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Phenomenal advances in scientific achievements and, notably, in medical technology have altered the course of health care substantially during the past two decades. For example, the development of polio vaccine has markedly reduced the number of new cases of polio, the development of cardiopulmonary bypass has made possible the correction of the vast majority of congenital heart defects, and now cancer immunology is providing a very promising approach to the management of human cancer. Nonetheless, concomitant rapid population growth, changes in life style in modern society, the diagnosis of new diseases, and the increasing frequency of other diseases, such as coronary artery occlusion, have counterbalanced the progress of medical technology such that the average life expectancy has not changed substantially during the past 20 years.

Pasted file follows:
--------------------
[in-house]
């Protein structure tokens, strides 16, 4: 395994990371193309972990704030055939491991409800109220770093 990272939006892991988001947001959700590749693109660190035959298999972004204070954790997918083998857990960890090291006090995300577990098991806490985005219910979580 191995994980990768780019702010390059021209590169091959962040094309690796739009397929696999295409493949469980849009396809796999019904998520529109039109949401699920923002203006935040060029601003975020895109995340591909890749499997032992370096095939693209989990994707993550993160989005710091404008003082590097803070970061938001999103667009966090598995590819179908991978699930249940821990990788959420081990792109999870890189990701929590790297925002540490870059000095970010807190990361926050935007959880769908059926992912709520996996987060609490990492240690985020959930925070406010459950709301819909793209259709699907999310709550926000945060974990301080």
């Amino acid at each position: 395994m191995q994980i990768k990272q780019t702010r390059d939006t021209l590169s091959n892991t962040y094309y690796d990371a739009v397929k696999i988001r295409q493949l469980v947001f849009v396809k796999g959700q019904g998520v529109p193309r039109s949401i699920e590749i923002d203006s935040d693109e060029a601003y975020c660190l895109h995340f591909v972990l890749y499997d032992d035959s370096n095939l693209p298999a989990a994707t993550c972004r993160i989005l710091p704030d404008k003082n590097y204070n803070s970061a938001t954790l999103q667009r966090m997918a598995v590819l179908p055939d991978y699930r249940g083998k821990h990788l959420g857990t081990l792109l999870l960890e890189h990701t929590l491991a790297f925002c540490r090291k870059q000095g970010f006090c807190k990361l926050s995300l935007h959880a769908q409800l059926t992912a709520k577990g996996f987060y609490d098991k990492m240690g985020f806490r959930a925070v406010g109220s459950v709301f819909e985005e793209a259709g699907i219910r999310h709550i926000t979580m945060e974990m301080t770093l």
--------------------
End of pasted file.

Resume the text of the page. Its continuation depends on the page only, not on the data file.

In accordance with the rapid proliferation of experimental and clinical research projects in medicine during the past two decades, a large number of new scientific
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